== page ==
The Winnipeg Regional Health Authority (WRHA) expects the new Women's Hospital to be open to patients as of fall of 2019, three years later than the original projected opening of fall of 2016.

The 388,000 sq. foot facility is the largest health care capital project in Manitoba's history according to WRHA interim president Real Cloutier.

"While the revised timeline is regrettable, it is necessary to deliver a completed project able to provide excellent patient care," Cloutier said in a release. 

Most of the construction is expected to be finished in just under a year from now, but the WRHA said it will need a year from that date to install equipment, test systems and train staff. 

The health authority attributed the delayed opening to challenges that slowed construction including the collapse of shoring on Sherbrook Street in 2012 and a fire in the Diagnostic Centre of Excellence in 2013 that affected infrastructure connected to the new hospital. 

Shared Health chief financial officer Glenn McLennan also said there were major delays to electrical work in the building, after one of the original electrical subcontractors went bankrupt.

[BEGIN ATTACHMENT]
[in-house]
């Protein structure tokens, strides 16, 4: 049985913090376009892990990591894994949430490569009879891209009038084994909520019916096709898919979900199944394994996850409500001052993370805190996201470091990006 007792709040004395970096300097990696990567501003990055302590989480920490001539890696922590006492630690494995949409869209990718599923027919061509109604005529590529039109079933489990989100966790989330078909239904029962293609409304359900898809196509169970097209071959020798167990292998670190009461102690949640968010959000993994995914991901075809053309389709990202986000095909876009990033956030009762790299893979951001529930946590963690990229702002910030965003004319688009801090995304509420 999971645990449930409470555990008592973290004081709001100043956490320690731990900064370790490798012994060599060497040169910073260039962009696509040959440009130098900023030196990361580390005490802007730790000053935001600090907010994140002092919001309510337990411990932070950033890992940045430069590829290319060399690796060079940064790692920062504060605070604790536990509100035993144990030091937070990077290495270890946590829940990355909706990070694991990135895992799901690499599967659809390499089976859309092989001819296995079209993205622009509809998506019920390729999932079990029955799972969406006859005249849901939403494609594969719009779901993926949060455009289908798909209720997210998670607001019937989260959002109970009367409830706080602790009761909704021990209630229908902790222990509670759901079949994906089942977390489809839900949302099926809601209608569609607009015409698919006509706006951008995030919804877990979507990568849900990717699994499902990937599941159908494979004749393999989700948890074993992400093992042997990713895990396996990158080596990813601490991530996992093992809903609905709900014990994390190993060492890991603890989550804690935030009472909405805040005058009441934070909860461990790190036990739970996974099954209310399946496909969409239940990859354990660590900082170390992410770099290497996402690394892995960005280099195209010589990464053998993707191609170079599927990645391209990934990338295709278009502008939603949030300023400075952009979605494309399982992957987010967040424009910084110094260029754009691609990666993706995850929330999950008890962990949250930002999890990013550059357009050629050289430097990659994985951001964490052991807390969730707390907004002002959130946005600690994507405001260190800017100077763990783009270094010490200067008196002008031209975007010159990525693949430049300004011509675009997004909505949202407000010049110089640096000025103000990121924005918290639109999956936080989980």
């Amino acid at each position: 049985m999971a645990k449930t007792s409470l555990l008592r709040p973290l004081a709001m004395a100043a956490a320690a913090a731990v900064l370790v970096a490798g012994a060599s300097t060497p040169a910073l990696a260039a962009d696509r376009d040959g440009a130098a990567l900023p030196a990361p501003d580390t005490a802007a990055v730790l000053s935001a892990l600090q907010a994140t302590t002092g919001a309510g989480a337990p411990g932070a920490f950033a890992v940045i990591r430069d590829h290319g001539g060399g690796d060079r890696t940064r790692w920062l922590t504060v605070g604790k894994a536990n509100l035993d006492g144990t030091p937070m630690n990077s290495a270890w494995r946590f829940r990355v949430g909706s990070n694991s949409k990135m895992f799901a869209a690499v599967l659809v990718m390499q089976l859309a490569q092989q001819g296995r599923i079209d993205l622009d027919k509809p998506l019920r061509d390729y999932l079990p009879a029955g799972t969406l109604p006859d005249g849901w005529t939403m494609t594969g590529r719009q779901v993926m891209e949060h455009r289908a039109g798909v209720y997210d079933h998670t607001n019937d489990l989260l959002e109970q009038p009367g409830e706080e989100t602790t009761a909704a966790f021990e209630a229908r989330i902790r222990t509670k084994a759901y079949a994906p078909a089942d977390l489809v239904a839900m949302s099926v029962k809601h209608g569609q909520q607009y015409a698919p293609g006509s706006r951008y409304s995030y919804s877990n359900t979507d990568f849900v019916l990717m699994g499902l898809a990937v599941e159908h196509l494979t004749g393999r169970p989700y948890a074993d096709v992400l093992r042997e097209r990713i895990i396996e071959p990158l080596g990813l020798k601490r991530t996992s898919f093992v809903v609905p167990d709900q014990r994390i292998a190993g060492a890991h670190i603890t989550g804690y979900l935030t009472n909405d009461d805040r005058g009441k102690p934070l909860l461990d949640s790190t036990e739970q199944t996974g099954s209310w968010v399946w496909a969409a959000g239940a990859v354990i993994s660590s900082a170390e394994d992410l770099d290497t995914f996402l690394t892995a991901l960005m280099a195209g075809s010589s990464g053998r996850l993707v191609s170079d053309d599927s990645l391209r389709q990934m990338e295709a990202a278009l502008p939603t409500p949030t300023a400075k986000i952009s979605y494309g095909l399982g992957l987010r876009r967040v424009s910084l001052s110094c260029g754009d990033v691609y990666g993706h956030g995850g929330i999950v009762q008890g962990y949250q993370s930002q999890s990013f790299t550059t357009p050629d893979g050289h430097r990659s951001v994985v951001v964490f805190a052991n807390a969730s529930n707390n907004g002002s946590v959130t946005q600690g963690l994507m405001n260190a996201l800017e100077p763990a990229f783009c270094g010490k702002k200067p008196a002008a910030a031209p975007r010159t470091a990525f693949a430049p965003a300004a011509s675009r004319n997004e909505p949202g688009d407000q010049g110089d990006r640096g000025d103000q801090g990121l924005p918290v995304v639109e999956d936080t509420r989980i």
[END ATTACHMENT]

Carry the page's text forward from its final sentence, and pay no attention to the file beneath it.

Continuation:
"So they had to find a replacement organization to come in, and find out where the previous company had left off," said McLennan. 

Still, the WRHA said the delayed project will remain on budget at $232.9 million, without any extra cost to taxpayers. 

"When we sign a contract with a general contractor to do a job, it's for a fixed price," said Cloutier. 

"And this is the product we want. If it takes a bit more time to get the project done, we accept that." 

The new date means many expectant mothers, like Natalya Weaver-Swanink, will continue to have their babies delivered at the current Women's Hospital on Notre Dame Avenue. 

Weaver-Swanink told CTV News she'd heard great things about the new hospital and was disappointed to learn it wouldn't be open in time for her baby's March due date. 

"I think they have more private rooms at the new Women's Hospital. I mean a lot of people would prefer to have a private room," said Weaver-Swanink.

Weaver-Swanink chose the current Women's Hospital over St. Boniface because she was delivered there herself, and her doctor works through the facility's outpatient clinic.

"Everyone's really nice. They really want to help support you and your baby," said Weaver-Swanink.

That support is what Weaver-Swanink said ultimately mattered, and not whether her baby is delivered at an old or new facility. 

"Wherever she's born, as long as she's healthy I'm fine."